I said at the conclusion of previous hours—part of me that likes this. And some of you might say, “Rush, that’s horrible. Peace activists taken hostage.” Well, here’s why I like it. I like any time a bunch of leftist feel-good hand-wringers are shown reality.
Okay, a few comments here, if I may. I’ll preface my remarks by stating that I’m not a regular Limbaugh listener, though since Howard Stern has gone off the air I have found that I’ve tuned in to him a lot more during my ten minute morning drive. I’ll also stipulate that you could very reasonably make the argument that Michael Savage and Ann Coulter speak hatred. But Limbaugh? He’s always struck me as being provocative and opinionated, but I’ve never heard anything from him that I would consider “hatred.”
Take the quote above, which the leftie blogger has taken totally out of context. He’s not cheering the fact that people have been kidnapped. What he’s saying is that he likes the fact that, because of their own actions, these “peace” activists are being forced to deal with the consequences of their own stupid beliefs. It’s like when you have a guy who makes a living sticking his head into the mouths of alligators, and the alligator chomps down on his head. Can anyone really look at the guy with sympathy? He voluntarily stuck his head into the mouth of an alligator. Would it be “hateful” for someone like me to come along and say, “See? This is why you shouldn’t stick your head into an alligator’s mouth.” So when some raving moonbat “peace” activist assumes a haughty air of moral superiority and goes to where the Islamists are, and then the Islamists capture them and hold them for ransom, it’s not hateful at all to then say, “See? This is what your lofty ideals of peace get you.”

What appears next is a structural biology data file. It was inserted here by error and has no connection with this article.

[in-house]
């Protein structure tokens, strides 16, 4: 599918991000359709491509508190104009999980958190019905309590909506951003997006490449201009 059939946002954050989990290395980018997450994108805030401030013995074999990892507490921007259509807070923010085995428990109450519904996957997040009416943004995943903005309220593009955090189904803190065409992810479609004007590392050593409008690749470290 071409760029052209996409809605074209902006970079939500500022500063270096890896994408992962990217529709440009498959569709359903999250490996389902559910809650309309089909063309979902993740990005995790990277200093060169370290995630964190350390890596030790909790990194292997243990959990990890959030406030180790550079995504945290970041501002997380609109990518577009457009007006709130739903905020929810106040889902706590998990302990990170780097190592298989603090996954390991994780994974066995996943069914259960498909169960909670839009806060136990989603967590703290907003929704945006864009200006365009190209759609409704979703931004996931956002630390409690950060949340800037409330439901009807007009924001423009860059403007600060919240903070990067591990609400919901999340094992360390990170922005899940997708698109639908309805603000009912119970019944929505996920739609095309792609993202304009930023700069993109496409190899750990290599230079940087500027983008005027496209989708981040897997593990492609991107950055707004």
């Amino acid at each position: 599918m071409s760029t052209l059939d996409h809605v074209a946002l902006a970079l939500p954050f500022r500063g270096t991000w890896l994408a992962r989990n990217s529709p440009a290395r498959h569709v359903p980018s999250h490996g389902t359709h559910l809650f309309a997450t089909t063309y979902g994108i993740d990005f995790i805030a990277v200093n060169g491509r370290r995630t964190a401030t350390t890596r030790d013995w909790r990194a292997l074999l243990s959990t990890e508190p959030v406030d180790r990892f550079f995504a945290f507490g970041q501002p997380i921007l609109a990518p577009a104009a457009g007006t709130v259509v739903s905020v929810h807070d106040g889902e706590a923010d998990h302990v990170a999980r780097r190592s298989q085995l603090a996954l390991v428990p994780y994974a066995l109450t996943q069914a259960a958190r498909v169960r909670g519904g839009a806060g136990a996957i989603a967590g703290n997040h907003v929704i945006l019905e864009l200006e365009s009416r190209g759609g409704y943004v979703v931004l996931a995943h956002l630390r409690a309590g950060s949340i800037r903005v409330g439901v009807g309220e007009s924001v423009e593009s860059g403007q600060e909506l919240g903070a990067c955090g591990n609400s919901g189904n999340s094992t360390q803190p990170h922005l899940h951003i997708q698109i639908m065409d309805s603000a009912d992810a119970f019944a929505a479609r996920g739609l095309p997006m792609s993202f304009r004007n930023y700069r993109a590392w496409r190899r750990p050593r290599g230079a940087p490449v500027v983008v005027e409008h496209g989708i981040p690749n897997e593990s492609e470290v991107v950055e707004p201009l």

There is nothing hateful about enjoying the suffering of other people when that suffering is due to their own stupidity. We do this all the time. Some dumbass climbs an electricity tower and gets electrocuted. He had to climb over fifty signs warning him of the danger, telling him to keep out, yet he did it anyway. Most pragmatic people would say, “Let this be a lesson to everyone else.” I remember a story a few years back about a protest over a ban on BASE jumping off Half Dome here in California. The park service banned it because it was unsafe. To demonstrate how safe it was a bunch of jumpers climbed up there and began jumping off. One of the jumpers leaped off the edge, her chute failed to open, and she plunged to hear death. The less on to be learned here is that BASE jumping is indeed unsafe, and those who engage in it run the very real risk of dying from it. Such is the case with the peace activists.
I had a friend once a few years ago, a die hard leftie, an admitted capital-S socialist. We were discussing the situation in the Middle East, and I referred to the Islamists as our enemies.
He simply refused to recognize the fact that the Islamists would hate him simply by virtue of being who and what he was. He honestly believed that, if he had the chance, he could convince the Islamists that he was not their enemy, that they could peacefully coexist with his kind. He steadfastly refused to believe in the concept of enemies. The peace activists suffer from the same delusion. So, when people on the right say “These people hate you and will kill you,” and the lefties subsequently get kidnapped, how is this substantively different from a guy who voluntarily sticks his head into an alligator’s mouth and expects nothing bad to happen to him?
I'll leave it up to you to decide whether it's hateful to enjoy the suffering of others regardless of how "stupid" they are. (Psychologists would call it sociopathic.) Let's just say that I think it's cold and inhuman and leave it at that.